We thank Kathleen (Kathy) Short for her more than 30 years of service to federal statistics at the U.S. Census Bureau and wish her all the best as she begins her retirement, which took effect May 31, 2016. Following receipt of her Ph.D.in economics from the University of Michigan, she joined the Census Bureau in 1984 as a member of the Survey of Income and Program Participation (SIPP) research staff in the Population Division. She went on to work in the Center for International Research before joining the Income Statistics Branch in what is now the Social, Economic, and Housing Statistics Division. She served as chief of the Poverty and Health Statistics Branch from 1991–1999 and most recently was the lead analyst for improving statistical measures of poverty, continuing her work on experimental poverty measures that began at the time of the release of the 1995 CNSTAT report, Measuring Poverty: A New Approach. Together with Thesia Garner, senior research economist with the Bureau of Labor Statistics, Kathy led the effort to kick the tires on the report’s recommendations for developing thresholds for a new measure and redefining resources to which the thresholds would be compared to determine poverty status: a series of experimental poverty measures that varied one or more elements of the recommended new measure resulted from their work. Kathy and Thesia served on the Interagency Technical Working Group on Developing a Supplemental Poverty Measure (SPM), which led to the publication of the first SPM—based on the CNSTAT report’s recommendations—in 2011.

 

It is at this time of year that we thank outgoing members of CNSTAT for their service, welcome new members, and acknowledge continuing members. CNSTAT members, who serve pro bono to oversee CNSTAT’s portfolio, develop new project ideas, and stimulate conversations on improved statistical methods and information across the statistical and research communities, are appointed by the president of the National Academy of Sciences. They serve for 3-year terms, beginning July 1, with the opportunity for reappointment for a second term.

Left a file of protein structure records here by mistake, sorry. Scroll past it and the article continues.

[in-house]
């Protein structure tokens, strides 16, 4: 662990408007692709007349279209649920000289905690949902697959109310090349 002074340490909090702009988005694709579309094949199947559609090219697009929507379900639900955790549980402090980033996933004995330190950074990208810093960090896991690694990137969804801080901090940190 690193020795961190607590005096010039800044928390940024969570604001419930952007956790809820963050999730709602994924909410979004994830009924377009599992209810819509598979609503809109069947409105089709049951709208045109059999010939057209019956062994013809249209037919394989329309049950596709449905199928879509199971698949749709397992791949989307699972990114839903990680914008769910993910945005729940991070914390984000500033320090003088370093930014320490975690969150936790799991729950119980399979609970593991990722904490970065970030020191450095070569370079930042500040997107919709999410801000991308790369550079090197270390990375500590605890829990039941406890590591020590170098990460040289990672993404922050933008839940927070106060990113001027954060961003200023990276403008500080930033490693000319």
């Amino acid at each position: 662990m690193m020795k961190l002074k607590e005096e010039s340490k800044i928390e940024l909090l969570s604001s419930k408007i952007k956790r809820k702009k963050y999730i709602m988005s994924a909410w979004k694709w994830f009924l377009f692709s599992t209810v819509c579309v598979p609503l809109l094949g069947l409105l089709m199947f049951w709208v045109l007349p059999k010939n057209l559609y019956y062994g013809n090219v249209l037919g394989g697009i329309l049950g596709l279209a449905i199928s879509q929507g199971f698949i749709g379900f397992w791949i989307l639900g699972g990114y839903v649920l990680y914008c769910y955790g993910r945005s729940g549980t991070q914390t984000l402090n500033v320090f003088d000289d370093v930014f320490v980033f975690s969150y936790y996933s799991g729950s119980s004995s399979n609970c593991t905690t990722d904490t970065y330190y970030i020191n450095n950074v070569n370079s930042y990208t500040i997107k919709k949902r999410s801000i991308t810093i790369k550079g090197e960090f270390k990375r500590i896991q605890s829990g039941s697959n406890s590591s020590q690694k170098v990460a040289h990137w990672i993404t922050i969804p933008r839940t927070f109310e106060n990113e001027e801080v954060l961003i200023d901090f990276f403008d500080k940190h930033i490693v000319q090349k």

• Outgoing members:  We thank profusely for their 6 years of service Michael (Mike) Hout, Department of Sociology, New York University, and John Abowd, on leave from the Cornell School of Industrial and Labor Relations while serving as associate director for research and methodology at the U.S. Census Bureau. Among his many activities for CNSTAT, Mike served on the panel that produced the 2012 report, Improving Measurement of Productivity in Higher Education, for the Lumina Foundation and is currently chairing the Standing Committee on the American Opportunity Study–Phase 1. John chaired the panel that produced the 2013 report, Collecting Compensation Data from Employers, for the Equal Opportunity Employment Commission. 

  • We welcome as incoming members Janet Currie, Department of Economics, Princeton University, and Lars Peter Hansen, Department of Economics, University of Chicago. Brief bios for Janet and Lars follow: